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July 31, 2012, Tuesday

Imagine the sights and sounds and smells of yesteryear

In my last piece, “Money saving tips on where to go and what to see” (July 29), I promised to share a little more on some of the museums in İstanbul and a way to save money on museum entrance fees.

Before I share I want to clarify a point about the Museum Pass. I received a note from muzesever who asks: “Can you clarify the deal on the Museum Card? When it was introduced it wasn’t available to either foreign visitors or foreign residents.”

Thank you, muzesever, for your comment and question. There has been a real effort on the part of the Ministry of Culture and Tourism to encourage Turkish citizens to visit and appreciate the history of their nation, and they have a Müzekart pass that allows Turkish citizens to visit museums and archaeological sites run by the ministry for TL 30 over a period of one year.

There is another option for tourists -- the Museum Pass İstanbul card, which costs TL 72 and is valid for 72 hours, beginning with your first museum visit. It allows you to visit the historical and cultural treasures of İstanbul, the capital city of three empires whose history dates back over thousands of years, free of charge and without having to queue. The card offers many advantages to cardholders. There are also attractive discounts at elite private museums, including both arts and entertainments venues, museum shops and Traditional Hand Crafts Stores Directorate (GES) shops.

As I mentioned, the card holder gets free entrance to the Chora Museum, the Hagia Sophia Museum, the Topkapı Palace Museum and the Harem sections, the İstanbul Archaeology Museum, the İstanbul Mosaic Museum and the Museum of Turkish and Islamic Arts. These cards are sold at Topkapı Palace, the Hagia Sophia Museum, the Chora Museum and the İstanbul Archaeology Museum. For other special discount offers you can see the entire list at this link:

The Chora Museum is my favorite of all the church museums. I think what I like the most about the Chora Church is the beautiful mosaics, combined with its viewer friendly size which brings the Byzantine art close above the visitor’s head. If you have time to visit Chora, it is definitely well worth it.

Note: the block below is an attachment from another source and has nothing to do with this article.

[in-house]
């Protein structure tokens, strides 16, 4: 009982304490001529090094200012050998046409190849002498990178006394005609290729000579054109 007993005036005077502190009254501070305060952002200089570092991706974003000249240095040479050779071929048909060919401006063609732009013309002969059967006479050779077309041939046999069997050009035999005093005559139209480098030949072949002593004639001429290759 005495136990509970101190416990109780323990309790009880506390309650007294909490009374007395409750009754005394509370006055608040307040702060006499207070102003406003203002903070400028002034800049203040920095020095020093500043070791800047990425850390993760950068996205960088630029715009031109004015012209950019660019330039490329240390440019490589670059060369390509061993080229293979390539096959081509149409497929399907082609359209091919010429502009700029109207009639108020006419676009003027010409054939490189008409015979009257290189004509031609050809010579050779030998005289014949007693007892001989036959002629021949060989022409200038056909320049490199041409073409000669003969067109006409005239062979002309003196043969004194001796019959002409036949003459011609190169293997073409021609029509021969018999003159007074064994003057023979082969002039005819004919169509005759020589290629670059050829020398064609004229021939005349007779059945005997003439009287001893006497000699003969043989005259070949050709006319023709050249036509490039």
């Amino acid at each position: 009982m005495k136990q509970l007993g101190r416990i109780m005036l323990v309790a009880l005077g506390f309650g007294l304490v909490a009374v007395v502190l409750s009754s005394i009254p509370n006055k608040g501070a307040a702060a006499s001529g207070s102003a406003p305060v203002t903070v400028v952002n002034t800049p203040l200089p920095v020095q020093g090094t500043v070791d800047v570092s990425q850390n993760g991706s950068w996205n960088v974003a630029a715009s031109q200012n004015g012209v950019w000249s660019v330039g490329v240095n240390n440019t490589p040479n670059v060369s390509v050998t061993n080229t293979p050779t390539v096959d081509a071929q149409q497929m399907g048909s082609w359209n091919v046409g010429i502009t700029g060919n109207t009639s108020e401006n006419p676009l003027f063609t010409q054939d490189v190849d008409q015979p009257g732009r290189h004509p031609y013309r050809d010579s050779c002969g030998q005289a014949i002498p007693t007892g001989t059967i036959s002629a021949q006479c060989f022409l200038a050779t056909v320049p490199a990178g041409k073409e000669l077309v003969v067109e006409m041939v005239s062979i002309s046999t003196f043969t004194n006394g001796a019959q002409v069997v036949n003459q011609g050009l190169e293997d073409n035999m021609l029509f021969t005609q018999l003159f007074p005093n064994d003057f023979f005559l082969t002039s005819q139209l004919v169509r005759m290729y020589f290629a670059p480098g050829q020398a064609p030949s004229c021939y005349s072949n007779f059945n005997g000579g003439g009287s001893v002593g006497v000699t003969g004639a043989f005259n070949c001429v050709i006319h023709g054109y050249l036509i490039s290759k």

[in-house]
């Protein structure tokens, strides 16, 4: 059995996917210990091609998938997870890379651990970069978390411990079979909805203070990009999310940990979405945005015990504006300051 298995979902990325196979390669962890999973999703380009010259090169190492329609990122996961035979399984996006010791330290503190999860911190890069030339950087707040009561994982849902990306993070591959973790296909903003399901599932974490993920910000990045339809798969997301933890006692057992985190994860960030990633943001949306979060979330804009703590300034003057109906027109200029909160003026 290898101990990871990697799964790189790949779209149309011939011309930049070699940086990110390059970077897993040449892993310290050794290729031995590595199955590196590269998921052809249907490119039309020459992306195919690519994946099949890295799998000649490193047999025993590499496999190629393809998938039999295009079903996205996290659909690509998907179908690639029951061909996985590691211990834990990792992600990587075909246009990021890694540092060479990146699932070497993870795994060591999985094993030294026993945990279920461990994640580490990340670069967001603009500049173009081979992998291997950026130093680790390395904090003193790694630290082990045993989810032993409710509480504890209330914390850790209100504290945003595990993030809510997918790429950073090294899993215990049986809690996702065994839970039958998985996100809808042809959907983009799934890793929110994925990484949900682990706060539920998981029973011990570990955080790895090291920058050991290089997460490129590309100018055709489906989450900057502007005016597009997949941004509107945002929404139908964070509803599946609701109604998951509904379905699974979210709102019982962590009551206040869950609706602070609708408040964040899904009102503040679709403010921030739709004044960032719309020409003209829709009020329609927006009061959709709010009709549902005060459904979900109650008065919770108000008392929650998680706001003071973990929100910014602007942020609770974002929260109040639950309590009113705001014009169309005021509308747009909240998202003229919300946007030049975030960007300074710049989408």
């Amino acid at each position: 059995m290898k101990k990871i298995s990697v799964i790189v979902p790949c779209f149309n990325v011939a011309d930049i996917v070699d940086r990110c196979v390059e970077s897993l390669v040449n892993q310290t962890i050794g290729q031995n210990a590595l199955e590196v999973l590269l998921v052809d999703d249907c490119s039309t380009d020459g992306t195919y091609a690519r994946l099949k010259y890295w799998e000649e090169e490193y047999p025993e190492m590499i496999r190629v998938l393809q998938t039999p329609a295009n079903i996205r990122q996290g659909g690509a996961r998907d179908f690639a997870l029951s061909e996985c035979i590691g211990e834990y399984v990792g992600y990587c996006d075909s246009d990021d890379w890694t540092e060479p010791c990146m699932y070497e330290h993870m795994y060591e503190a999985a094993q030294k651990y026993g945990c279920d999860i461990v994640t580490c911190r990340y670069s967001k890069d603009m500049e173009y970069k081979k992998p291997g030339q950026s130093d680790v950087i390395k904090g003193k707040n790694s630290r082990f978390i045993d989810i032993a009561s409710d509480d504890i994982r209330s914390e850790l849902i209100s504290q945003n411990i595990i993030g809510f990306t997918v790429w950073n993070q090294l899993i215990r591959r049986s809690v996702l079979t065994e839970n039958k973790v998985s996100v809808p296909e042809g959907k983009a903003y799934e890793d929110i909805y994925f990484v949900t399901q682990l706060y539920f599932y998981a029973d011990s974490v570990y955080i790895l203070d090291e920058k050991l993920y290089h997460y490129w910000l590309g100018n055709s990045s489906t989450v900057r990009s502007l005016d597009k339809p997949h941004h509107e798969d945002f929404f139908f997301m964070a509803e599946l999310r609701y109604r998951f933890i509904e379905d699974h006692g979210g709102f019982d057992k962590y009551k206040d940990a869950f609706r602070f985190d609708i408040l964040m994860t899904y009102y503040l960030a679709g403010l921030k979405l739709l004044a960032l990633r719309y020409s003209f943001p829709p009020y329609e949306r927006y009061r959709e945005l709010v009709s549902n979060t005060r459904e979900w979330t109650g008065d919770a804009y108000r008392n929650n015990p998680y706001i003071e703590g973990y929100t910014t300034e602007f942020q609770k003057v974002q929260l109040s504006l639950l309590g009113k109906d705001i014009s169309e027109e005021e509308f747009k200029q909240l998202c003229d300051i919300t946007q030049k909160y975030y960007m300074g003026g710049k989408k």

The Hagia Sophia Museum is the most visited of all the church museums. From the date of its dedication in 360 until 1453, it served mainly as an Eastern Orthodox cathedral. For almost 500 years it was the principal mosque of İstanbul until the early 1930s. In the early part of the 1930s, the founder of the Republic of Turkey and the first president, Mustafa Kemal Atatürk, had the building transformed into a museum.

The Byzantine Emperor Justinian, when rebuilding the cathedral in the mid 500s, did not spare any resources and it is believed that he decorated the church with precious marbles symbolizing his imperial power. Over the centuries the grandeur and glory of the Hagia Sophia have been marveled at by millions of visitors. It is said that Justinian even exclaimed, “Solomon, I have surpassed you,” demonstrating his belief that this new church even outshone the Temple of the Old Testament.

Topkapı Palace is one building at the top of everyone’s list to visit. The very name conjures up many magical connotations of oriental mystery and intrigue -- such as sultans, janissaries, harems, revolts, power and empire. Visiting this historical building will provide hours of opportunity to imagine the lives of those who have resided and been in service there.

The İstanbul Archaeology Museum is a large building with plenty of opportunities to view life in bygone eras. You can spend hours in the museum admiring the collection, which includes around 60,000 archaeological finds of various kinds, nearly 500,000 coins and medallions and nearly 75,000 cuneiform inscription tablets. It is claimed to be the greatest collections in the world, according to the website:

The İstanbul Mosaic Museum is especially for those who love mosaics. It only takes about an hour to view the displays. You can see examples of a variety of mosaics in a small but well designed space.

The Museum of Turkish and Islamic Arts has an excellent exhibition of a collection of calligraphy, peace treaties and numerous sultans’ official seals (tuğra). Although these are interesting, you may even enjoy the ethnographic section which depicts the lifestyles of nomads and city-dwelling Ottomans even more. For Today’s Zaman readers who are unfamiliar with calligraphy, this museum is a great place to learn about it. Calligraphy is the primary form of art for Islamic visual expression and creativity and is in both Arabic and non-Arabic.

There is no other city like İstanbul! Sprawling in every direction and straddling two continents, it has much to offer. History buffs can see well-known historical sights dating back thousands of years and nightlife lovers will be surprised by the variety of entertainment and fun.

Note: Charlotte McPherson is the author of “Culture Smart: Turkey” 2005. Please keep your questions and observations coming: I want to ensure this column is a help to you, Today’s Zaman’s readers. Email: [email protected]

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